The problem is that, while the retired number banners are in the same style as the Flame’s home jersey, the honoured numbers banners have photos of MacInnis and Nieuwendyk.
You’d be forgiven if you think that the honoured numbers were more important than the retired numbers.
2. Vancouver Canucks
Two cheers for Vancouver, they really are trying when it comes to their retired numbers, but the thought doesn’t translate.
Each retired number banner is done up in the style of the jersey that each player last wore for the team.
Unfortunately, having different designs for each player takes away from the shared history of the franchise.
Not only that, but the number and letter fonts don’t match what they wore on the ice!
The Canucks’ unique take on the retirement banner was a great idea, just poorly executed.
3. Seattle Kraken
How the heck does Seattle even make this list? They’re three years old. How much history could they possibly have?
Well, that’s the problem.
On the opening night of their inaugural season, the Kraken retired their first number — number 32 to honour the Kraken fans (the Wild did the same, retiring number 1 in 2000). While part of me kind of likes the idea of a number that only the fans can wear, it ultimately feels like a shallow and forced attempt at establishing a history that doesn’t exist yet. And what if a generational player comes along who wears number 32? Are they not going to let him wear 32?
Sorry, Seattle — history is built through decades of heart break, early playoff exits, near misses, and bench clearing brawls. You’ll get there someday, but it’s going to take some time.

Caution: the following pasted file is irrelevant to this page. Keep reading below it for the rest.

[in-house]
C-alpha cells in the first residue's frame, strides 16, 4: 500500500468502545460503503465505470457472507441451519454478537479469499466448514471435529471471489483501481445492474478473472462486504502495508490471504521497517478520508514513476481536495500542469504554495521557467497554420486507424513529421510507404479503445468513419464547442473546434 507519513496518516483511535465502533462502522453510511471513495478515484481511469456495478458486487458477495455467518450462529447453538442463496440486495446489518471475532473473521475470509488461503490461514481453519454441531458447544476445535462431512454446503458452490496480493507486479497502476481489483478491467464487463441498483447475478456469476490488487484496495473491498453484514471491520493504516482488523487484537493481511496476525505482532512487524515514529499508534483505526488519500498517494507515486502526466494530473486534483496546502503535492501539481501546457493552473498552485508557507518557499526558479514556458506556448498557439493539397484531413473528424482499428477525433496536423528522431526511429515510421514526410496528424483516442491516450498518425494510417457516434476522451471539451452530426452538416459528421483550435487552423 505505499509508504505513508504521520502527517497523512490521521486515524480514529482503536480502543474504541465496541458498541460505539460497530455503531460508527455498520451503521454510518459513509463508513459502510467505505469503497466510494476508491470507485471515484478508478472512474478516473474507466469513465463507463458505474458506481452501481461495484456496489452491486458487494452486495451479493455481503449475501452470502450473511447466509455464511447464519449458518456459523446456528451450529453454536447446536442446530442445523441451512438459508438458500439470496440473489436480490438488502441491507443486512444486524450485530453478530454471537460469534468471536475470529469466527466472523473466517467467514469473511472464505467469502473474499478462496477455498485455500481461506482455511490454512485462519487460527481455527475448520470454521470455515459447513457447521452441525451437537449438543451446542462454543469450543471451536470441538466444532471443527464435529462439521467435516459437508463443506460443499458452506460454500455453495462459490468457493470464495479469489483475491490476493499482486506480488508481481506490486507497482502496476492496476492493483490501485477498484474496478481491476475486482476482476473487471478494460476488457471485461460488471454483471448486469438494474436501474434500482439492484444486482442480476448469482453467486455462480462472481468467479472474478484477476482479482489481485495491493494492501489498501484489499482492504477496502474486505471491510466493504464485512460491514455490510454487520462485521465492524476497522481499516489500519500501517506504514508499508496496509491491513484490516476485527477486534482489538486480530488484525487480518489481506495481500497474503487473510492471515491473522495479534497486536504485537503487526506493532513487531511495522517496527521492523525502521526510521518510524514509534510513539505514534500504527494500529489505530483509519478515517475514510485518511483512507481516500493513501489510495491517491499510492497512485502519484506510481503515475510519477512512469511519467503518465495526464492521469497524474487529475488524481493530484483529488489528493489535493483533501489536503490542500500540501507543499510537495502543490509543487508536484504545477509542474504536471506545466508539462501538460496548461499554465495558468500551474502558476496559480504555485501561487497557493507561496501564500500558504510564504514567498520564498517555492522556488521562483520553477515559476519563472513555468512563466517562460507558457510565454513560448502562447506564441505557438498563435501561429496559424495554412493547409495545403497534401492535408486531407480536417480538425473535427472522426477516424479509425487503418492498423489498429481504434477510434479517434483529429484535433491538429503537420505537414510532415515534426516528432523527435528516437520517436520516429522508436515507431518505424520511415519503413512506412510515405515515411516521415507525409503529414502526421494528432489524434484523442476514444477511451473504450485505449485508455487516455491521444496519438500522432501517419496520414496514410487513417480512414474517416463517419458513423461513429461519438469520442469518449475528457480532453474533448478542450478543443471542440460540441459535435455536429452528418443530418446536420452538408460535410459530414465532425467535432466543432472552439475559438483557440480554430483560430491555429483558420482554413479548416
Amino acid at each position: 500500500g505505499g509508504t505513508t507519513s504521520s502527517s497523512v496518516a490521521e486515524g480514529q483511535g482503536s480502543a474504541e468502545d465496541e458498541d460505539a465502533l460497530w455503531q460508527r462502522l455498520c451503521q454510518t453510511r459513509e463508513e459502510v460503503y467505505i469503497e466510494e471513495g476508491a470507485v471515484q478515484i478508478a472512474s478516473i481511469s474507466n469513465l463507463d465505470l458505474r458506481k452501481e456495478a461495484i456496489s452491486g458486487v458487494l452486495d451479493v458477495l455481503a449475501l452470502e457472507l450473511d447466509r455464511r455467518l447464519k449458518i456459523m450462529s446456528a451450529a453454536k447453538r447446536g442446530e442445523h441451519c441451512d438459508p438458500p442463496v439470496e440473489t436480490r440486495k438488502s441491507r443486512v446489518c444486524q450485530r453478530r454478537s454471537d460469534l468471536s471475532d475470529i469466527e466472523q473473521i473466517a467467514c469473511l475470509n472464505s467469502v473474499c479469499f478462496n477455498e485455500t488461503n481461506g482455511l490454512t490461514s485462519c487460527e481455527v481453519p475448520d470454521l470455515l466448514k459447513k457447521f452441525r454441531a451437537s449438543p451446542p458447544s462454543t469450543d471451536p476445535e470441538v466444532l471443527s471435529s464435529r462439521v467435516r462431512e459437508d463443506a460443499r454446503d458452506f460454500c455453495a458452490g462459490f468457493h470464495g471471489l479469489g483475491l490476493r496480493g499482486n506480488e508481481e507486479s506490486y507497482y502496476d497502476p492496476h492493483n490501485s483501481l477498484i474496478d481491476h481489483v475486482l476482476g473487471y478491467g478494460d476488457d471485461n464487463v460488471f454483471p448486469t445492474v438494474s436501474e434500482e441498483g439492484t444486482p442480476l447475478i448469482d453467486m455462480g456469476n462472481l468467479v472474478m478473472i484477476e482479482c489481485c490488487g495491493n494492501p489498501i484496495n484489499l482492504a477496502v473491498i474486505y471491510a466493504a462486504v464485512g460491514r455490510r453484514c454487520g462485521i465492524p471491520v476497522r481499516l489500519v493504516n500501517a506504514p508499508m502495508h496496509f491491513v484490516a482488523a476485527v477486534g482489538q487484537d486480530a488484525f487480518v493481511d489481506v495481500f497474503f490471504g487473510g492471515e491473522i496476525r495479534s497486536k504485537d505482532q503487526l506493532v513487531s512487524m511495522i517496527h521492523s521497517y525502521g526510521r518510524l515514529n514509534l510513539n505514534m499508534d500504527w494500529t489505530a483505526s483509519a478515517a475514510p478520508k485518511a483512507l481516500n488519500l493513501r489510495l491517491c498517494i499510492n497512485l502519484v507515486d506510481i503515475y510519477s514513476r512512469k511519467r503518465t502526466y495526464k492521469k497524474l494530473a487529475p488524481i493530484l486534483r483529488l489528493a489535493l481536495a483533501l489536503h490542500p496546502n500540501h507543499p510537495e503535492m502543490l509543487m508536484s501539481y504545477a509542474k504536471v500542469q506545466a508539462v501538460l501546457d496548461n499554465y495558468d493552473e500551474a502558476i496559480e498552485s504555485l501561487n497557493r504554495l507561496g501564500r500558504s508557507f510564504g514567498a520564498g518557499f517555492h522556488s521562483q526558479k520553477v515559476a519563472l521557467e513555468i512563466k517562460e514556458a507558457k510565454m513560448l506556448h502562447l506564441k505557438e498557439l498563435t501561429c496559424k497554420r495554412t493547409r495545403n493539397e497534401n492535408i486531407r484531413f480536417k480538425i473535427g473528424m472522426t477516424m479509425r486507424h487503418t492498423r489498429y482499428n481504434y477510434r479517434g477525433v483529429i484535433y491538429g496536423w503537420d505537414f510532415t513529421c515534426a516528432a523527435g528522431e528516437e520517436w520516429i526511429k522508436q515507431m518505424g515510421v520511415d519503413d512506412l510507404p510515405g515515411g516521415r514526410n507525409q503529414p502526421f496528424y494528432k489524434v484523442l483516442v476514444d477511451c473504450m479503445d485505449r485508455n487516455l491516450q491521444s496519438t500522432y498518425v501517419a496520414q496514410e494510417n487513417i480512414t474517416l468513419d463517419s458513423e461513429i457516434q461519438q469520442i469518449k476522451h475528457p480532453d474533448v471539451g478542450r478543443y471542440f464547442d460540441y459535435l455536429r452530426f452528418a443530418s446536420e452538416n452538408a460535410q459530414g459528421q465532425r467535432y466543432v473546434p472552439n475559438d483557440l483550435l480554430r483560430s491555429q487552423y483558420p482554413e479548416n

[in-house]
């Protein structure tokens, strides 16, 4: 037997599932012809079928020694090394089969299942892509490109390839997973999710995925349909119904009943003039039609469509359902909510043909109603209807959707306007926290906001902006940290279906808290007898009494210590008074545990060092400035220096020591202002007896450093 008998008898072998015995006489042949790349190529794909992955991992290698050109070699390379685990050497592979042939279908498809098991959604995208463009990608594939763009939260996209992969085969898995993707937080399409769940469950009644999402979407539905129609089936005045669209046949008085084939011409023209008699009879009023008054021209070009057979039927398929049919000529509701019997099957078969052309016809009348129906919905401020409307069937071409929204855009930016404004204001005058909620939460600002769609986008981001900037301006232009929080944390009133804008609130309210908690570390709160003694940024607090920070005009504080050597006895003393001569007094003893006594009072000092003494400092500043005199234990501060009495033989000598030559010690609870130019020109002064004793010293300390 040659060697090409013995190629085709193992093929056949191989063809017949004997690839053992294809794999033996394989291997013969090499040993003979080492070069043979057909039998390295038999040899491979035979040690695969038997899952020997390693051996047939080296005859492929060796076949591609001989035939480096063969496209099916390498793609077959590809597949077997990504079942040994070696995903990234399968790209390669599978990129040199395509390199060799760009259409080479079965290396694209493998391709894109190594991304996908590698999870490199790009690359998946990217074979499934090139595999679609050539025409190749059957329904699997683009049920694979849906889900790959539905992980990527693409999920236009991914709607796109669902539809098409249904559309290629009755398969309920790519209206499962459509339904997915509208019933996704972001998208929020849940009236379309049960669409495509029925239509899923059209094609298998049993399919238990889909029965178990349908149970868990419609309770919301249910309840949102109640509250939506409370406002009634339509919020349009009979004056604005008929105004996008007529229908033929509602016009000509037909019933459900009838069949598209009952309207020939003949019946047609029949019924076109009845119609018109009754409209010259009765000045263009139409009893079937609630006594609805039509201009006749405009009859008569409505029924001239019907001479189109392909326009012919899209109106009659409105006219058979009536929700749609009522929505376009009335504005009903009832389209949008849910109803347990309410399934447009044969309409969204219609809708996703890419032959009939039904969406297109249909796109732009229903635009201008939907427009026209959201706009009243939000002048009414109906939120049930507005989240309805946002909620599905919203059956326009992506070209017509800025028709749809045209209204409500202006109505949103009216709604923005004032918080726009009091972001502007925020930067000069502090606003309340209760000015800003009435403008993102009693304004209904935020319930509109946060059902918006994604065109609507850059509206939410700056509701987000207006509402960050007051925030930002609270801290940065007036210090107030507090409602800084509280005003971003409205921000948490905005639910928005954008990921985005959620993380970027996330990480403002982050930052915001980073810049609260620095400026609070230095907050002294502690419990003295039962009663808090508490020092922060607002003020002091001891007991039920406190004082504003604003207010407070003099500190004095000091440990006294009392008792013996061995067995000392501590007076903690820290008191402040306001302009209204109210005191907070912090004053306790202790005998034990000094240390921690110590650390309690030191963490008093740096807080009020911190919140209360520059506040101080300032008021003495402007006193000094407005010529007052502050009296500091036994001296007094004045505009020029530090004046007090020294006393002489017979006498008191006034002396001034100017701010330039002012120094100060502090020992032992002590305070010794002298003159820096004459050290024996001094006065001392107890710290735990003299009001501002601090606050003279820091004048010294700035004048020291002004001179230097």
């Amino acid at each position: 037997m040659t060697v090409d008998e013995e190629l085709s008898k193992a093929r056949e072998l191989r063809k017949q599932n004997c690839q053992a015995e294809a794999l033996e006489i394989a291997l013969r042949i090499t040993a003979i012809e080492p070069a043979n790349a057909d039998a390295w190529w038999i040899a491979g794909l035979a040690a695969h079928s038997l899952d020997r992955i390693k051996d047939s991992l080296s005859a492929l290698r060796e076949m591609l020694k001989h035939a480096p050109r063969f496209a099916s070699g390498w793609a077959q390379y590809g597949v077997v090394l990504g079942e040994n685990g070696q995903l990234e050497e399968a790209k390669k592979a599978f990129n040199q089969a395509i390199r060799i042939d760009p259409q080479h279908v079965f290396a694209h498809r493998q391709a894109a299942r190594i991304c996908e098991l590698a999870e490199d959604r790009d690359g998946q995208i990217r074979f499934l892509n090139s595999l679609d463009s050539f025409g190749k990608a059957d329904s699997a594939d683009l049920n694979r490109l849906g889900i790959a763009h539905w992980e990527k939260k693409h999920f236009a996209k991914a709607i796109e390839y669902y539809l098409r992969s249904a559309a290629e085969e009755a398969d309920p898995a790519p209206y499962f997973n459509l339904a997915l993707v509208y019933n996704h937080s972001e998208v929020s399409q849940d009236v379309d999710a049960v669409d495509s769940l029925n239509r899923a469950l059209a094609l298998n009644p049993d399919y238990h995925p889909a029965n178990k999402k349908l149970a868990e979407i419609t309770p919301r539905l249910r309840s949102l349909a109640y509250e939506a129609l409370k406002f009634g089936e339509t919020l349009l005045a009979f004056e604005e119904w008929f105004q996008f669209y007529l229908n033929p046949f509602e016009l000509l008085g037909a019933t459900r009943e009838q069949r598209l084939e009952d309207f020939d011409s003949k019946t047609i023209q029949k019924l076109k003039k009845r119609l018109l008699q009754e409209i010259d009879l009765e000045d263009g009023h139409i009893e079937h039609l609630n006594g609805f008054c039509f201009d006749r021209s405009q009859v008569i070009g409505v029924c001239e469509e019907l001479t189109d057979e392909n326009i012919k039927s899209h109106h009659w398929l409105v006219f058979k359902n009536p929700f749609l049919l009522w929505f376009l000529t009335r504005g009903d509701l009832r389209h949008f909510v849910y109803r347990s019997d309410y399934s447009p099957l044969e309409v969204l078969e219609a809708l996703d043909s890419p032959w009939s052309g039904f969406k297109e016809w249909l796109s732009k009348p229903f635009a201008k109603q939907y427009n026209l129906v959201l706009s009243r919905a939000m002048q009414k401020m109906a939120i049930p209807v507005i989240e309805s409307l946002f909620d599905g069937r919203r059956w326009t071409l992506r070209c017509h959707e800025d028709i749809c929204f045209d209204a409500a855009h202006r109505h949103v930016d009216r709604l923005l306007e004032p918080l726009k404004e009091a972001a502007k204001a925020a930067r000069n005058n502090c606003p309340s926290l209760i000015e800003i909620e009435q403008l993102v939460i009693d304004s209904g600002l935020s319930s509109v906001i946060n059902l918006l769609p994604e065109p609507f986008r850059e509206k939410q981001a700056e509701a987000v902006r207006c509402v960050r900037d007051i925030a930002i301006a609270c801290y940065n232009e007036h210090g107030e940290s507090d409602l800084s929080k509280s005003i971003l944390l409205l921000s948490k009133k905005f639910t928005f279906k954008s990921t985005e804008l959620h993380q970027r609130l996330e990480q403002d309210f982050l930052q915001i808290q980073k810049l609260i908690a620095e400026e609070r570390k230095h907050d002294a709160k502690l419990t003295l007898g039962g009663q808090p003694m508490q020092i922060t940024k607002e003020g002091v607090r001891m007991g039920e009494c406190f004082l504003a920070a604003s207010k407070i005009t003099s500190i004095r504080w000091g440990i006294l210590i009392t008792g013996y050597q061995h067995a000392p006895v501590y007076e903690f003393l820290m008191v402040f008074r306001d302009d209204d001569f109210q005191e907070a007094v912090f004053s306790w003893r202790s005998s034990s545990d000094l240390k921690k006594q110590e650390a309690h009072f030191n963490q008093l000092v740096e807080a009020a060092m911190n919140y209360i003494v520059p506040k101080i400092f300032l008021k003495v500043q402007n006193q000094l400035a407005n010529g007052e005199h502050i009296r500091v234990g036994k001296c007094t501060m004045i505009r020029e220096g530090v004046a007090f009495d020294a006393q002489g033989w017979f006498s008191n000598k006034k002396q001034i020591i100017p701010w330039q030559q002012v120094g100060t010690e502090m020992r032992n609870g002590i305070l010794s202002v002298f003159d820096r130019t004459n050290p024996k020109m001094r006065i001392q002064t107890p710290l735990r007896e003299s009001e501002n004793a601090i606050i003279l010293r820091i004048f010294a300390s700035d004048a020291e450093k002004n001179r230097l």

4. L.A. Kings
The Kings are hands down the most frustrating franchise when it comes to honouring retired numbers.
They suffer from the same problem that the Canucks do — each banner is designed to the jersey that the player wore, and like the Canucks, the fonts are all off.
But, what makes it even worse is that one of the players honoured in the rafters of the Crypto.com Arena is the greatest player to ever play the game, Wayne Gretzky.
You’d think that you would want to build a coherent team history that includes the best player to ever strap on a pair of skates, but instead the Kings give us a mishmash of players and styles.
It’s almost like a diner that has headshots on the wall of celebrities who ate there once.
A very “Microsoft Word Default Template” take on the jersey retirement banner. We expected more from the City of Angels!
Respect the History: Legacy Matters
As a jersey customizer, I’ll admit that I’m a stickler for details and accuracy. So, when I see banners that are supposed to look like jerseys, but have the wrong font, it drives me crazy. Hockey jerseys, retirement banners, logos, and fonts are all part of a team’s legacy, and taking that legacy seriously is good for the game.
This is no small issue. If fans can’t get inspired by a sense of camaraderie and shared history, then the game is in trouble. Fans want to connect with their team, so teams need to honour their history appropriately.
Anyways, I’m looking forward to seeing Jagr’s number raised up to the rafters in Pittsburgh in February. There’s nobody more deserving of the honour than Jags. And who knows, maybe he’ll take a shift with the Pens that night.
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Steve Yzerman has his jersey retired in front of a packed Joe Louis Arena, January 1, 2007.